Slip Opinions Home
Page | Keyword | Case | Docket | Date: Filed / Added |    Download WordPerfect version (30491 bytes)     Download RTF version (19567 bytes)






TED MINK, Jefferson County Sheriff; RAY FLEER, Jefferson County Undersheriff; DAVID WALCHER, Jefferson County Chief, Detentions Division; PATSY MUNDELL, Jefferson County Chief, Support Services,


No. 06-1176

(D.C. No. 04-CV-02442-PAC-MJW)



Before MURPHY, SEYMOUR, and McCONNELL, Circuit Judges.

Jeffrey David Gonyea, a state inmate proceeding pro se,(1) appeals the district court's order dismissing without prejudice his 28 U.S.C. § 1983 action for failure to exhaust administrative remedies. Because Mr. Gonyea failed to avail himself of the detention facility grievance process before seeking judicial review as required by the Prison Litigation Reform Act (PLRA), 42 U.S.C. § 1997e(a), we affirm.

Mr. Gonyea filed a § 1983 action asserting his constitutional rights were violated when members of the Jefferson County Sheriff's Office assaulted Mr. Gonyea upon intake at the Jefferson County Detention Facility (JCDF). The PLRA mandates "[n]o action shall be brought with respect to prison conditions under section 1983 of this title, or any other Federal law, by a prisoner confined in any jail, prison, or other correctional facility until such administrative remedies as are available are exhausted." Id. "Prison conditions" include specific claims of excessive force of the kind alleged in this case. Porter v. Nussle, 534 U.S. 516, 582 (2002) (holding the PLRA's exhaustion requirement applies to allegations of excessive force). The PLRA requires a prisoner to complete the prison grievance process before a court will entertain an inmate's § 1983 claims. See Jernigan v. Stuchell, 304 F.3d 1030, 1032 (10th Cir. 2002). We review de novo the district court's dismissal for failure to exhaust administrative remedies. Id.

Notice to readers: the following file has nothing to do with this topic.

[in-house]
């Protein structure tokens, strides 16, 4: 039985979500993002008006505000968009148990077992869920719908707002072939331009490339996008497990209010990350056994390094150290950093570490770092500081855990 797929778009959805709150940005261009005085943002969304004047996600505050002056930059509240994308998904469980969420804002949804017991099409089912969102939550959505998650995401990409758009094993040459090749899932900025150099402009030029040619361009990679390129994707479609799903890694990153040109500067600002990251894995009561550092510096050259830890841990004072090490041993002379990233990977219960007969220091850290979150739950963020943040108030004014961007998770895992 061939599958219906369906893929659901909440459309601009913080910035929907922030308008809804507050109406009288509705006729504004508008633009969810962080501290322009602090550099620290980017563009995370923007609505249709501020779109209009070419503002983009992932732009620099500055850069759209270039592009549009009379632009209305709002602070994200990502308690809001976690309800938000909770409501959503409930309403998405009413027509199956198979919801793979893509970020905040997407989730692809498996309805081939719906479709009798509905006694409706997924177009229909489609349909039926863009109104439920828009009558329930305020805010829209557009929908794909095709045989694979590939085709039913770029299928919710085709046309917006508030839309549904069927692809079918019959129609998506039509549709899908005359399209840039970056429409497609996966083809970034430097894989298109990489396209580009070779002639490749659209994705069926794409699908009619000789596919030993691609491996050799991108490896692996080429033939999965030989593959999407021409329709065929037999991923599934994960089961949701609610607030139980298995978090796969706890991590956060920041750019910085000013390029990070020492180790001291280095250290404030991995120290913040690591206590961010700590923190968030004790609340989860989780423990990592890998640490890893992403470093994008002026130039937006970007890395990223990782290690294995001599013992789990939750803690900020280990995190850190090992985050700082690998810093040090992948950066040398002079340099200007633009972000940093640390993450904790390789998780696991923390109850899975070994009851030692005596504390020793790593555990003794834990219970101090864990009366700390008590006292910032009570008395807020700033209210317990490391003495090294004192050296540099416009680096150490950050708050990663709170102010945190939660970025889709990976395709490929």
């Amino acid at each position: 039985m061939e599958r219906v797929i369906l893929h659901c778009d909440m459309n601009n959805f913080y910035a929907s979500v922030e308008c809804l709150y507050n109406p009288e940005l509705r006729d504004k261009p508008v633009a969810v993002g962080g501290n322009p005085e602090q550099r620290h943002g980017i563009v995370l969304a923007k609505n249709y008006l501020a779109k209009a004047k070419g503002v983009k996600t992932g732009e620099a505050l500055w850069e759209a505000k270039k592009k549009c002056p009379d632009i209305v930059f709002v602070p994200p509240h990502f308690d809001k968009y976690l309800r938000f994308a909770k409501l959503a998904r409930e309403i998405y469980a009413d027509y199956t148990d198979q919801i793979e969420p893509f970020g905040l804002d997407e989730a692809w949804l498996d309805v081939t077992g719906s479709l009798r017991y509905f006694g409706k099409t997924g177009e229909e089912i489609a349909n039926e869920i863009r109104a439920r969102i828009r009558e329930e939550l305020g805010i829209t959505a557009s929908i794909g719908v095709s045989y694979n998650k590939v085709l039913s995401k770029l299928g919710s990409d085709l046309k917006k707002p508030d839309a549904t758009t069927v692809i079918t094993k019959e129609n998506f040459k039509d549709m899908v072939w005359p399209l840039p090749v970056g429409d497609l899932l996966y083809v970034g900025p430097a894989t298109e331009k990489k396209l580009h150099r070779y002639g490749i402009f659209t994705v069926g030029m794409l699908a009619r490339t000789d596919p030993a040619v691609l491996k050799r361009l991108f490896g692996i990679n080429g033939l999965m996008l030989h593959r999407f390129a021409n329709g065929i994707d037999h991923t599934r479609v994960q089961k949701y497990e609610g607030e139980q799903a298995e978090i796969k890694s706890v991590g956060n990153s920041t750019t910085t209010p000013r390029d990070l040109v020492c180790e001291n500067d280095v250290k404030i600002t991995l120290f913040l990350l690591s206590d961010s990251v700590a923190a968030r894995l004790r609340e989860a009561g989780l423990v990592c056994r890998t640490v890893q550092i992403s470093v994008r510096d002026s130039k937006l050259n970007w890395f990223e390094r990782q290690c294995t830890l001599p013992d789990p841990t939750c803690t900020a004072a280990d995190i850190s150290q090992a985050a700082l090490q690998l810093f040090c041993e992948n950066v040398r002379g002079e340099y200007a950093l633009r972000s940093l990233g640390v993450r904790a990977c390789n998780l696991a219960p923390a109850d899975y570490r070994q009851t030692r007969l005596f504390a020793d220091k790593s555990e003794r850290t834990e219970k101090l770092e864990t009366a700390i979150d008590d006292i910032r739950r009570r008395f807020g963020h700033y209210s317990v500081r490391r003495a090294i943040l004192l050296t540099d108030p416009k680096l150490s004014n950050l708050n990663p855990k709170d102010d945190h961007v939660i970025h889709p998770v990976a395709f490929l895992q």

Mr. Gonyea bears the burden of proving he has exhausted all available administrative remedies before turning to judicial proceedings for settlement of his claims. Steele v. Fed. Bureau of Prisons, 355 F.3d 1204, 1209-10 (10th Cir. 2003). To satisfy this burden, Mr. Gonyea must concisely state how he has fulfilled the exhaustion requirement by attaching a copy of the administrative proceedings or describing with specificity the administrative proceeding and its outcome. Id. Mr. Gonyea has done neither. None of his six amended complaints included a copy of a grievance form or a description of a JCDF grievance proceeding.